Raychel: I actually think that's the fun thing about human resources is that everybody has an HR team. You can really work with an incredible industries and with all types of people, which I have fallen in love with.


I would really consider you a master of strategy. It's no surprise to me that you have gotten into more of the HR side that leads into strategy, the HR business partner, previous to that, the generalist, a chief human resource officer. So before we get into kind of what that ladder looked like for you, I wonder, did you recognize a lack of diversity in HR or just in business in general? When you first got started, was it something that was obvious to you? Because by the time I met you, it was very clear. And you saw a space for women, people of color, and people with disabilities that was missing. Did you always recognize that?


Beth: I honestly don't think that I could take that credit. I will say, as a woman, I certainly paid attention to gender. I was aware and frankly, sometimes a little edgy about how women were viewed in the workplace and kind of what we put up with, you know? I don't think I had awareness of people of color. I will say I had a boss who was a man of color early in career, and I remember trying to go to a meeting with him somewhere, and this was in Richmond, Virginia, he commented like, is it okay that we're in a car together? I was like, yeah - Oh, Oh yeah - good question. I think we are. I think we're fine. But now that you say that, you know, maybe there are certain areas we should avoid. I think that was a sudden awakening moment for me, like he was having to think about that, but I hadn't processed it.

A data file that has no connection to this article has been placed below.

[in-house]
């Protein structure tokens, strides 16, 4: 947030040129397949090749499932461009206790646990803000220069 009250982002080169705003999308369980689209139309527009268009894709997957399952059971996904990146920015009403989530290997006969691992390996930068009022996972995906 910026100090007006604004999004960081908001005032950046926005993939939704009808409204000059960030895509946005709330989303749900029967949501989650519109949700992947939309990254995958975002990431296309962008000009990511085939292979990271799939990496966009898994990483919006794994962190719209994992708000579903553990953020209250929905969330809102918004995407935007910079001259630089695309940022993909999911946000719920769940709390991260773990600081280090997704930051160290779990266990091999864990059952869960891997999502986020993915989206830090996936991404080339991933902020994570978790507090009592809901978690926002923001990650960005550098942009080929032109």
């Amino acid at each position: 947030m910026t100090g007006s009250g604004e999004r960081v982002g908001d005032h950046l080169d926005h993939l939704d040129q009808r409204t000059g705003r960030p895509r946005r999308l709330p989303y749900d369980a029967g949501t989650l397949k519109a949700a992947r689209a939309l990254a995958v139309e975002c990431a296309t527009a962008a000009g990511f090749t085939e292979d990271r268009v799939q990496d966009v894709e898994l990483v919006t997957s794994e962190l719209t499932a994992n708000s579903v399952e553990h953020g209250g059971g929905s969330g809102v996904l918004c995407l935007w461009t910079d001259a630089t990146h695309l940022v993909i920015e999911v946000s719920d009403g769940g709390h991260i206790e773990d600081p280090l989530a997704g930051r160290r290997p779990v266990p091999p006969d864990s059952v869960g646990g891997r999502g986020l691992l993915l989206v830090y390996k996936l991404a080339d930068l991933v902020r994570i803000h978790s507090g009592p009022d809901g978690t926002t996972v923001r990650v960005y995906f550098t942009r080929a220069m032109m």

Raychel: Yeah. That's, that's interesting. And I think that's how it happens. Right? You know, there's some situation or experience that makes you go, Oh, like I didn't even know, I wasn't even paying attention to that. I asked that question because as you start to really kind of climb the ladder, and break the glass ceiling is I would say; were there moments where you felt like your gender unconsciously or consciously was in question? Were there moments you were going into that board room, that was maybe filled with men, that you checked how you looked more than you normally do?


Beth: Oh absolutely, absolutely. I was very conscious, especially during some of the early years. Especially at a place like James river that was more manufacturing and it was really more centers of expertise type of HR. There was a benefits person and a compensation person I'm trying to think. Even the head of HR, they were all men, none of those really key roles at that point in my career. I was very conscious. I went through being pregnant when I worked there. I mean, you know, you just don't feel good and you don't look good. You're just thinking, these guys are looking at me and they're just, you know, you're falling apart.